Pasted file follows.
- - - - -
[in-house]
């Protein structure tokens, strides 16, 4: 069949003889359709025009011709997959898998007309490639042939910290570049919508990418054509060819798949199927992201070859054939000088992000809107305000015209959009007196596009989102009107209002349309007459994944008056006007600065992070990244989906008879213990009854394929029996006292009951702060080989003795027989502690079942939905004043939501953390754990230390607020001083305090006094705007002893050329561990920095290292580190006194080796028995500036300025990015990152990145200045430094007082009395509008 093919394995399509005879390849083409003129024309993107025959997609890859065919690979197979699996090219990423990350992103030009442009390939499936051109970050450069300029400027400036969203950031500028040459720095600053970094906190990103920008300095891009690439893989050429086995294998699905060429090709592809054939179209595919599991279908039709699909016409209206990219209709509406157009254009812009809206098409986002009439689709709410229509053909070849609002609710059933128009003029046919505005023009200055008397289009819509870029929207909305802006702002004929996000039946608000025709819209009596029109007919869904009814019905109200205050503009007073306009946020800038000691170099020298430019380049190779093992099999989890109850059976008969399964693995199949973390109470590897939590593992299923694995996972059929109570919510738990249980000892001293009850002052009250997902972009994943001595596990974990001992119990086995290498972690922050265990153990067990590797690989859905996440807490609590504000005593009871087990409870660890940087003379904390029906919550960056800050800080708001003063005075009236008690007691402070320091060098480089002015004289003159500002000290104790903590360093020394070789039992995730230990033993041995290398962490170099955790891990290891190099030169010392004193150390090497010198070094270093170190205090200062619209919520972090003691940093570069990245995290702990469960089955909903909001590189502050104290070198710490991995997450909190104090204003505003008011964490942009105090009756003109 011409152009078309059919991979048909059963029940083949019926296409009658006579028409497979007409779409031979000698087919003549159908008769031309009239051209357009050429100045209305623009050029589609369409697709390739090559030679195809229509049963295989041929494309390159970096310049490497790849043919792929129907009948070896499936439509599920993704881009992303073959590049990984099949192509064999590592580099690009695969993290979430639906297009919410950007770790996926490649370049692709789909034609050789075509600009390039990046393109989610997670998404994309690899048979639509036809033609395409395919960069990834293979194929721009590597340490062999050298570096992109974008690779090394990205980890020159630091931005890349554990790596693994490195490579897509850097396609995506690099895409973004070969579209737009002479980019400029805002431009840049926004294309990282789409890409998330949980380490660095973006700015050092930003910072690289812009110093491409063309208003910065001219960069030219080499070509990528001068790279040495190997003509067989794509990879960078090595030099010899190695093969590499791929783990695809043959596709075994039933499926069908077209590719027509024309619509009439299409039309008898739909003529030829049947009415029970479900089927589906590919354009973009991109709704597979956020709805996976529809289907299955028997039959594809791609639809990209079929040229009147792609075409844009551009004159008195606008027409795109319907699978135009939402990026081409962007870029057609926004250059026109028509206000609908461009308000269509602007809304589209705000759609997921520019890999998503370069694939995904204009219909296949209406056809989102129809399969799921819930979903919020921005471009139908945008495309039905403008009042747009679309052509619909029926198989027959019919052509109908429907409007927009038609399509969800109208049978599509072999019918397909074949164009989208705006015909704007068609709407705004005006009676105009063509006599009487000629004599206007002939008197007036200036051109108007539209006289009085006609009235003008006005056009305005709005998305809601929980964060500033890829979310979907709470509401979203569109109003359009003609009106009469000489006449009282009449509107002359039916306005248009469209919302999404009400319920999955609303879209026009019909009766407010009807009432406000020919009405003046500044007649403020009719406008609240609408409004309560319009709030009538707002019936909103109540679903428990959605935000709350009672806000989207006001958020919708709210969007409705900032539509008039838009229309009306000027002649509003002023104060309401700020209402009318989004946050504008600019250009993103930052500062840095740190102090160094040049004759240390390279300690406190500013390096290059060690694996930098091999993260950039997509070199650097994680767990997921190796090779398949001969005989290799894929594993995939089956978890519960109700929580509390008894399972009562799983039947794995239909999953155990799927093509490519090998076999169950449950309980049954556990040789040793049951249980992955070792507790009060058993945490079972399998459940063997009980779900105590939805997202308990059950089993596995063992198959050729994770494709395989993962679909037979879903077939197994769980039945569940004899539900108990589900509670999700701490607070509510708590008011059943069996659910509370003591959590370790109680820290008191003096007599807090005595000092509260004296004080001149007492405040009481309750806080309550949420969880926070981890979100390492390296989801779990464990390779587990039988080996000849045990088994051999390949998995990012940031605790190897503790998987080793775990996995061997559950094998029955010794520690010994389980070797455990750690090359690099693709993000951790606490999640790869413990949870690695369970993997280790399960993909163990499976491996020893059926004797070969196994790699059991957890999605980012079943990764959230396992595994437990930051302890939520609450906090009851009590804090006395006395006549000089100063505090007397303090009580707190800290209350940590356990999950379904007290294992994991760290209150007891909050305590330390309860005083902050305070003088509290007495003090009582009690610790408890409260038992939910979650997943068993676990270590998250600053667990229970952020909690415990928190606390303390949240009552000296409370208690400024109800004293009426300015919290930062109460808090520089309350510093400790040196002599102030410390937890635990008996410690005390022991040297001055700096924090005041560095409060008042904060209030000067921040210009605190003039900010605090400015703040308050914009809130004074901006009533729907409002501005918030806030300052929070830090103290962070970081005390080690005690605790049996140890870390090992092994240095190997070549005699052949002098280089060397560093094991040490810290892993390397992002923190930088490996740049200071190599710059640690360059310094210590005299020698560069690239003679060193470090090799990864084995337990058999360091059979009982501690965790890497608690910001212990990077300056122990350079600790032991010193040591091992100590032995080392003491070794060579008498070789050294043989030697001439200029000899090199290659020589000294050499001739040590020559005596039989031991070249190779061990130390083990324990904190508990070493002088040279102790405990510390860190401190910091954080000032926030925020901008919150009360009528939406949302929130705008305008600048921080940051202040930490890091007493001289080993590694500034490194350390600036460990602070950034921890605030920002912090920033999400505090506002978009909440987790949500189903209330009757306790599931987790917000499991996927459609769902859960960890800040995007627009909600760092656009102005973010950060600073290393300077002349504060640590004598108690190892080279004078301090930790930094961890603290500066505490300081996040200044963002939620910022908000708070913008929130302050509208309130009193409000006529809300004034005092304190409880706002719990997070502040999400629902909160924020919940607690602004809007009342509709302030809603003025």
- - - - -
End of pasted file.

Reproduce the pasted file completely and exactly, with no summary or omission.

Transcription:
[in-house]
């Protein structure tokens, strides 16, 4: 069949003889359709025009011709997959898998007309490639042939910290570049919508990418054509060819798949199927992201070859054939000088992000809107305000015209959009007196596009989102009107209002349309007459994944008056006007600065992070990244989906008879213990009854394929029996006292009951702060080989003795027989502690079942939905004043939501953390754990230390607020001083305090006094705007002893050329561990920095290292580190006194080796028995500036300025990015990152990145200045430094007082009395509008 093919394995399509005879390849083409003129024309993107025959997609890859065919690979197979699996090219990423990350992103030009442009390939499936051109970050450069300029400027400036969203950031500028040459720095600053970094906190990103920008300095891009690439893989050429086995294998699905060429090709592809054939179209595919599991279908039709699909016409209206990219209709509406157009254009812009809206098409986002009439689709709410229509053909070849609002609710059933128009003029046919505005023009200055008397289009819509870029929207909305802006702002004929996000039946608000025709819209009596029109007919869904009814019905109200205050503009007073306009946020800038000691170099020298430019380049190779093992099999989890109850059976008969399964693995199949973390109470590897939590593992299923694995996972059929109570919510738990249980000892001293009850002052009250997902972009994943001595596990974990001992119990086995290498972690922050265990153990067990590797690989859905996440807490609590504000005593009871087990409870660890940087003379904390029906919550960056800050800080708001003063005075009236008690007691402070320091060098480089002015004289003159500002000290104790903590360093020394070789039992995730230990033993041995290398962490170099955790891990290891190099030169010392004193150390090497010198070094270093170190205090200062619209919520972090003691940093570069990245995290702990469960089955909903909001590189502050104290070198710490991995997450909190104090204003505003008011964490942009105090009756003109 011409152009078309059919991979048909059963029940083949019926296409009658006579028409497979007409779409031979000698087919003549159908008769031309009239051209357009050429100045209305623009050029589609369409697709390739090559030679195809229509049963295989041929494309390159970096310049490497790849043919792929129907009948070896499936439509599920993704881009992303073959590049990984099949192509064999590592580099690009695969993290979430639906297009919410950007770790996926490649370049692709789909034609050789075509600009390039990046393109989610997670998404994309690899048979639509036809033609395409395919960069990834293979194929721009590597340490062999050298570096992109974008690779090394990205980890020159630091931005890349554990790596693994490195490579897509850097396609995506690099895409973004070969579209737009002479980019400029805002431009840049926004294309990282789409890409998330949980380490660095973006700015050092930003910072690289812009110093491409063309208003910065001219960069030219080499070509990528001068790279040495190997003509067989794509990879960078090595030099010899190695093969590499791929783990695809043959596709075994039933499926069908077209590719027509024309619509009439299409039309008898739909003529030829049947009415029970479900089927589906590919354009973009991109709704597979956020709805996976529809289907299955028997039959594809791609639809990209079929040229009147792609075409844009551009004159008195606008027409795109319907699978135009939402990026081409962007870029057609926004250059026109028509206000609908461009308000269509602007809304589209705000759609997921520019890999998503370069694939995904204009219909296949209406056809989102129809399969799921819930979903919020921005471009139908945008495309039905403008009042747009679309052509619909029926198989027959019919052509109908429907409007927009038609399509969800109208049978599509072999019918397909074949164009989208705006015909704007068609709407705004005006009676105009063509006599009487000629004599206007002939008197007036200036051109108007539209006289009085006609009235003008006005056009305005709005998305809601929980964060500033890829979310979907709470509401979203569109109003359009003609009106009469000489006449009282009449509107002359039916306005248009469209919302999404009400319920999955609303879209026009019909009766407010009807009432406000020919009405003046500044007649403020009719406008609240609408409004309560319009709030009538707002019936909103109540679903428990959605935000709350009672806000989207006001958020919708709210969007409705900032539509008039838009229309009306000027002649509003002023104060309401700020209402009318989004946050504008600019250009993103930052500062840095740190102090160094040049004759240390390279300690406190500013390096290059060690694996930098091999993260950039997509070199650097994680767990997921190796090779398949001969005989290799894929594993995939089956978890519960109700929580509390008894399972009562799983039947794995239909999953155990799927093509490519090998076999169950449950309980049954556990040789040793049951249980992955070792507790009060058993945490079972399998459940063997009980779900105590939805997202308990059950089993596995063992198959050729994770494709395989993962679909037979879903077939197994769980039945569940004899539900108990589900509670999700701490607070509510708590008011059943069996659910509370003591959590370790109680820290008191003096007599807090005595000092509260004296004080001149007492405040009481309750806080309550949420969880926070981890979100390492390296989801779990464990390779587990039988080996000849045990088994051999390949998995990012940031605790190897503790998987080793775990996995061997559950094998029955010794520690010994389980070797455990750690090359690099693709993000951790606490999640790869413990949870690695369970993997280790399960993909163990499976491996020893059926004797070969196994790699059991957890999605980012079943990764959230396992595994437990930051302890939520609450906090009851009590804090006395006395006549000089100063505090007397303090009580707190800290209350940590356990999950379904007290294992994991760290209150007891909050305590330390309860005083902050305070003088509290007495003090009582009690610790408890409260038992939910979650997943068993676990270590998250600053667990229970952020909690415990928190606390303390949240009552000296409370208690400024109800004293009426300015919290930062109460808090520089309350510093400790040196002599102030410390937890635990008996410690005390022991040297001055700096924090005041560095409060008042904060209030000067921040210009605190003039900010605090400015703040308050914009809130004074901006009533729907409002501005918030806030300052929070830090103290962070970081005390080690005690605790049996140890870390090992092994240095190997070549005699052949002098280089060397560093094991040490810290892993390397992002923190930088490996740049200071190599710059640690360059310094210590005299020698560069690239003679060193470090090799990864084995337990058999360091059979009982501690965790890497608690910001212990990077300056122990350079600790032991010193040591091992100590032995080392003491070794060579008498070789050294043989030697001439200029000899090199290659020589000294050499001739040590020559005596039989031991070249190779061990130390083990324990904190508990070493002088040279102790405990510390860190401190910091954080000032926030925020901008919150009360009528939406949302929130705008305008600048921080940051202040930490890091007493001289080993590694500034490194350390600036460990602070950034921890605030920002912090920033999400505090506002978009909440987790949500189903209330009757306790599931987790917000499991996927459609769902859960960890800040995007627009909600760092656009102005973010950060600073290393300077002349504060640590004598108690190892080279004078301090930790930094961890603290500066505490300081996040200044963002939620910022908000708070913008929130302050509208309130009193409000006529809300004034005092304190409880706002719990997070502040999400629902909160924020919940607690602004809007009342509709302030809603003025």